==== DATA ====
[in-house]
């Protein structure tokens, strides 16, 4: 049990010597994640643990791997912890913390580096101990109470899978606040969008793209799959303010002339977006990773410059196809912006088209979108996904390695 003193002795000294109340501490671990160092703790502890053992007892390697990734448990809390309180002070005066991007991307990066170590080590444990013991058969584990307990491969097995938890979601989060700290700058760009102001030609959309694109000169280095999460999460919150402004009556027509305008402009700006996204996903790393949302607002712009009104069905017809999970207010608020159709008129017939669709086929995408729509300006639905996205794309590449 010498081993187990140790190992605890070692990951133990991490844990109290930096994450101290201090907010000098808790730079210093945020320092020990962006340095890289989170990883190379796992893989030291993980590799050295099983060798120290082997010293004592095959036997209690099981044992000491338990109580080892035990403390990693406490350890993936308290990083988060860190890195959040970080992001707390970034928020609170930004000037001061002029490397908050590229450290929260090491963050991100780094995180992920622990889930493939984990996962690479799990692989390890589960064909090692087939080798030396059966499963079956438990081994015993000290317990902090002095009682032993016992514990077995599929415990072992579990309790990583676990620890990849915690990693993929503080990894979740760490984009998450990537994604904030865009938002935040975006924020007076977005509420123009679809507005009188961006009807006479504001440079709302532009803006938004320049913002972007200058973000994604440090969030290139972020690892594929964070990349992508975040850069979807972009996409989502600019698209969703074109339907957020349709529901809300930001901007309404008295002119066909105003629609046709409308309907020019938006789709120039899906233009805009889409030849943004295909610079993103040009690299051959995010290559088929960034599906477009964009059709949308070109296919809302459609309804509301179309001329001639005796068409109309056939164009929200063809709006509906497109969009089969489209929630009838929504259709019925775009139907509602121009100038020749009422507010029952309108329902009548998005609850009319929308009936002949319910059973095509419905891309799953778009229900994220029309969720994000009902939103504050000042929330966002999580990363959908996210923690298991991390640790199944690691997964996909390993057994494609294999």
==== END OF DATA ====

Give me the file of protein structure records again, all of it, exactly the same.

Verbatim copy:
[in-house]
């Protein structure tokens, strides 16, 4: 049990010597994640643990791997912890913390580096101990109470899978606040969008793209799959303010002339977006990773410059196809912006088209979108996904390695 003193002795000294109340501490671990160092703790502890053992007892390697990734448990809390309180002070005066991007991307990066170590080590444990013991058969584990307990491969097995938890979601989060700290700058760009102001030609959309694109000169280095999460999460919150402004009556027509305008402009700006996204996903790393949302607002712009009104069905017809999970207010608020159709008129017939669709086929995408729509300006639905996205794309590449 010498081993187990140790190992605890070692990951133990991490844990109290930096994450101290201090907010000098808790730079210093945020320092020990962006340095890289989170990883190379796992893989030291993980590799050295099983060798120290082997010293004592095959036997209690099981044992000491338990109580080892035990403390990693406490350890993936308290990083988060860190890195959040970080992001707390970034928020609170930004000037001061002029490397908050590229450290929260090491963050991100780094995180992920622990889930493939984990996962690479799990692989390890589960064909090692087939080798030396059966499963079956438990081994015993000290317990902090002095009682032993016992514990077995599929415990072992579990309790990583676990620890990849915690990693993929503080990894979740760490984009998450990537994604904030865009938002935040975006924020007076977005509420123009679809507005009188961006009807006479504001440079709302532009803006938004320049913002972007200058973000994604440090969030290139972020690892594929964070990349992508975040850069979807972009996409989502600019698209969703074109339907957020349709529901809300930001901007309404008295002119066909105003629609046709409308309907020019938006789709120039899906233009805009889409030849943004295909610079993103040009690299051959995010290559088929960034599906477009964009059709949308070109296919809302459609309804509301179309001329001639005796068409109309056939164009929200063809709006509906497109969009089969489209929630009838929504259709019925775009139907509602121009100038020749009422507010029952309108329902009548998005609850009319929308009936002949319910059973095509419905891309799953778009229900994220029309969720994000009902939103504050000042929330966002999580990363959908996210923690298991991390640790199944690691997964996909390993057994494609294999």